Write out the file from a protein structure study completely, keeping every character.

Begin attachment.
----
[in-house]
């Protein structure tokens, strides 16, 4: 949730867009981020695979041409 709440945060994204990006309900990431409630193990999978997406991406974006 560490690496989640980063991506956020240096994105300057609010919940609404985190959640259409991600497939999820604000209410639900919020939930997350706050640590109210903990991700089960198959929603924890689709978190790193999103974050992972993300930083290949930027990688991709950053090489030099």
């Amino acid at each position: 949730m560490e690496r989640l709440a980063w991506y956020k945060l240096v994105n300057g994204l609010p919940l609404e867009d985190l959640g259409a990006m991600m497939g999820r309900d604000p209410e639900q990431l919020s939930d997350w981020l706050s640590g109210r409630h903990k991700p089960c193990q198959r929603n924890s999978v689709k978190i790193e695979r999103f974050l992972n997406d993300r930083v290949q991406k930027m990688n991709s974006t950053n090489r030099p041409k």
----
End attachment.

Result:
[in-house]
């Protein structure tokens, strides 16, 4: 949730867009981020695979041409 709440945060994204990006309900990431409630193990999978997406991406974006 560490690496989640980063991506956020240096994105300057609010919940609404985190959640259409991600497939999820604000209410639900919020939930997350706050640590109210903990991700089960198959929603924890689709978190790193999103974050992972993300930083290949930027990688991709950053090489030099």
């Amino acid at each position: 949730m560490e690496r989640l709440a980063w991506y956020k945060l240096v994105n300057g994204l609010p919940l609404e867009d985190l959640g259409a990006m991600m497939g999820r309900d604000p209410e639900q990431l919020s939930d997350w981020l706050s640590g109210r409630h903990k991700p089960c193990q198959r929603n924890s999978v689709k978190i790193e695979r999103f974050l992972n997406d993300r930083v290949q991406k930027m990688n991709s974006t950053n090489r030099p041409k």